Home > Uncategorized > Arithmetic on the Internet: Incumbent “Million-a-Month” Tim Westergren Plays his Thimblerig

Arithmetic on the Internet: Incumbent “Million-a-Month” Tim Westergren Plays his Thimblerig

June 27, 2013

No proposition Euclid wrote,
No formulae the text-books know,
Will turn the bullet from your coat,
Or ward the tulwar’s downward blow
Strike hard who cares–shoot straight who can–
The odds are on the cheaper man.

Arithmetic on the Frontier, by Rudyard Kipling

I don’t know how much Pandora’s stockholders are paying for the company’s latest PR campaign to prove that the Sun really does rise in the West, but after watching David Lowery on CNBC yesterday, I’d say that it’s a waste of money.

But the real slight of hand was in Tim Westergren’s blog post which quoted some utter drivel–pitiable, actually.

Here’s the basic rundown–in order to get away from the abysmal numbers that Pandora pays songwriters Pandora has to include the royalty they pay to artists–who coincidentally happen to be artists in the case of David Lowery and his co-writing band.  Of course–Lowery was talking about just the songwriters, but don’t let that stop anyone.  (Remember–two copyrights in each sound recording, the song and the recording of the song.  Songs and recordings can be, and usually are, created and/or owned by different people.  Pandora gets a blanket license for songs and a separate and substantively different compulsory license for sound recordings.  Songwriters can opt out of blanket licenses because it’s a contract that permits opting out, artists cannot opt out of a statutory compulsory license that is a law that does not permit opting out.)

That’s really all there is to it–I wish it were something more sophisticated, but that’s essentially what Tim Westergren is saying–wrapped in a lot of San Francisco-style sensitivity about “I know what it’s like to be a musician”.  Why doesn’t he just say it–“I love you, man!’

In case you haven’t heard, Tim Westergren is personally taking down $1,000,000 a month from selling his stock in Pandora.  Every time he can get that stock price up, it’s more money for his monthly allowance.  I’m happy for his wealth, that’s capitalism at work.  But don’t turn around and say he tours a mile in the shoes of a working artist because that is just pure unadulterated BS.

The point that Lowery was making on CNBC is a point about songwriters–people who just write songs and are not also recording artists.  So Westergren’s response was to pretend David was talking about something else–artists who write some of their own songs. I have an apple–well, let me tell you about why you’re wrong about oranges.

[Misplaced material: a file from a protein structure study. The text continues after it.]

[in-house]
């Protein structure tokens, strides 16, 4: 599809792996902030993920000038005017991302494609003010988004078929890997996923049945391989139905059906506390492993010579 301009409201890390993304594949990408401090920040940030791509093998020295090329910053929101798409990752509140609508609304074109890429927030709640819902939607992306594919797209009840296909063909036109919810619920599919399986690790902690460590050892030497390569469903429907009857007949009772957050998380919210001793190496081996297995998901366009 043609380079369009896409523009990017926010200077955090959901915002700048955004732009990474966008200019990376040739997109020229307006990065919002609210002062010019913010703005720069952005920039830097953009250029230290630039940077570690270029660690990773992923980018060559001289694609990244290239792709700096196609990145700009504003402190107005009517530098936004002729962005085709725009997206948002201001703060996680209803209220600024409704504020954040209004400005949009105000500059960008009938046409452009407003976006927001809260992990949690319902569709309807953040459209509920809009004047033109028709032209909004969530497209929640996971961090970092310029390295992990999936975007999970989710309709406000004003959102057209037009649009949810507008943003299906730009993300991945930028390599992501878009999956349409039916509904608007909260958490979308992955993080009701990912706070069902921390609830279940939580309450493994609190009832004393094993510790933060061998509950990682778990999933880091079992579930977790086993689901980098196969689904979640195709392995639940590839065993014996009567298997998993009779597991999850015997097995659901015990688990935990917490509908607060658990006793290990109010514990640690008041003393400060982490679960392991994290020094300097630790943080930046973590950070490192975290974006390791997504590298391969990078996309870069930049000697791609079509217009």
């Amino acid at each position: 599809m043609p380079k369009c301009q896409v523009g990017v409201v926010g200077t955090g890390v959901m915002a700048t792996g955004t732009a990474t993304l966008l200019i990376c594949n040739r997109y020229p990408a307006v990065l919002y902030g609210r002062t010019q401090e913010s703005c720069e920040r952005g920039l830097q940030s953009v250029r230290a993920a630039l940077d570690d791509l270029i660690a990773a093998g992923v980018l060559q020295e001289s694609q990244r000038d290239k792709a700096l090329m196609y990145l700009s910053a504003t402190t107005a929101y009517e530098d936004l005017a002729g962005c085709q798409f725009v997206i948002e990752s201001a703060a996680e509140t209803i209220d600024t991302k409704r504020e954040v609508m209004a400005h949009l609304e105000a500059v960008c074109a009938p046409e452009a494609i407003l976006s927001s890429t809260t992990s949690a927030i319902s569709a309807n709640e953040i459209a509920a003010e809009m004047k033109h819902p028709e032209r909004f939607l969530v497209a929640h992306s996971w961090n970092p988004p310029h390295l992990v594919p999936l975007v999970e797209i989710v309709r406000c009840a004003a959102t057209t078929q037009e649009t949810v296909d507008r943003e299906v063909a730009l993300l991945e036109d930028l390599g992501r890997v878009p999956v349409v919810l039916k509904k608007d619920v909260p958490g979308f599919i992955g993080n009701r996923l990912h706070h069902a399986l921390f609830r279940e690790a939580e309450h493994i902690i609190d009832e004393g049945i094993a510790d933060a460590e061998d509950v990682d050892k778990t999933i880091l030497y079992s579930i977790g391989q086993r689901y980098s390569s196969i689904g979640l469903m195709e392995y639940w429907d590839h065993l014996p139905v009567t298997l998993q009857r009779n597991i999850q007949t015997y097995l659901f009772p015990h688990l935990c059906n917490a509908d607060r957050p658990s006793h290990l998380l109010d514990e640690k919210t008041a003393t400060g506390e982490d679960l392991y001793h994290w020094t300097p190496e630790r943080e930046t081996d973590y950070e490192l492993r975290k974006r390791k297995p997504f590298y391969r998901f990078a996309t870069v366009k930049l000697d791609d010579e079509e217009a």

Why?  Probably because Westergren has not so good memories of the songwriters who performed last November on Capitol Hill before the IP Subcommittee’s hearing on the Internet Radio Fairness Act that boomeranged on Pandora.  The writers were Lee Miller performing his song “You’re Gonna Miss This” (as recorded by Trace Adkins), Kara DioGuardi performing ”Sober” (as recorded by Pink), BC Jean performing “If I Were a Boy” (as recorded by Beyoncé), Desmond Child performing his song “Livin’ on a Prayer” (as recorded by Bon Jovi), and Linda Perry performing her song “Beautiful” (as recorded by Christina Aguilera).

The combined Pandora earnings for these songwriters in the first quarter of 2012 was $587.39.  For over 33 million combined spins.  Apples to apples.  In other words–they were making essentially the same point as David Lowery.  These were songwriters, not artists, so no amount of thimblerig by Tim Westergren will change that.  See a trend here?

But the most absurd part of Tim’s “let’s pretend” blog post was the bit about how a spin on Pandora reaches a bigger audience than a spin anywhere else so it is actually more valuable to artists (not to songwriters who just write songs, though, although–it’s kind of hard to tell).  I have to admit I kind of lost the page in all these analogies.  But let’s get something clear about that.  You know what else is more valuable?  A three legged bear standing on his nose in Times Square on a Tuesday is nowhere near the value of a pot bellied pig doing jumping jacks on a Wednesday while wearing a pink tutu and blowing sunshine out of his ass in the middle of Piccadilly.  (And it’s not true that they got thrown out of Sean Parker’s wedding with the satyr they rode in on.)

Here’s a point that Tim didn’t mention:  The benefit to Pandora of being able to play a song that was a hit 20 years ago but still generates millions of plays.  Who’s benefiting whom here?

Tim reminded us that Pandora has been around for 13 years–I’d forgotten that.  That may explain why they are the incumbent resisting creative disruption and also explains why they are resisting getting off the crack pipe of deeply discounted royalty rates that artists and songwriters agreed to give them to help them get started, thus proving again that no good deed goes unpunished.

Pandora is a public company now and the insiders are making serious bank.

They’re big boys now, time to pay the adult fare to ride the train.

This is just about money, folks.  They got a break until they got on their feet.  They’re on their feet.  No more breaks.

And they’d rather spend the money to buy radio stations, litigate and lobby than pay it to the people who create the music.

  1. June 27, 2013 at 12:25

    personally, I can not, at the moment, see the POINT of putting my stuff up on Pandora… it is truly saddening to see this situation … however, it is a very old story, repeated many times… and the ending of this story, as you well know, is frequently not a happy one.

  2. adamsmith2009
    June 27, 2013 at 18:42

    I will NEVER….

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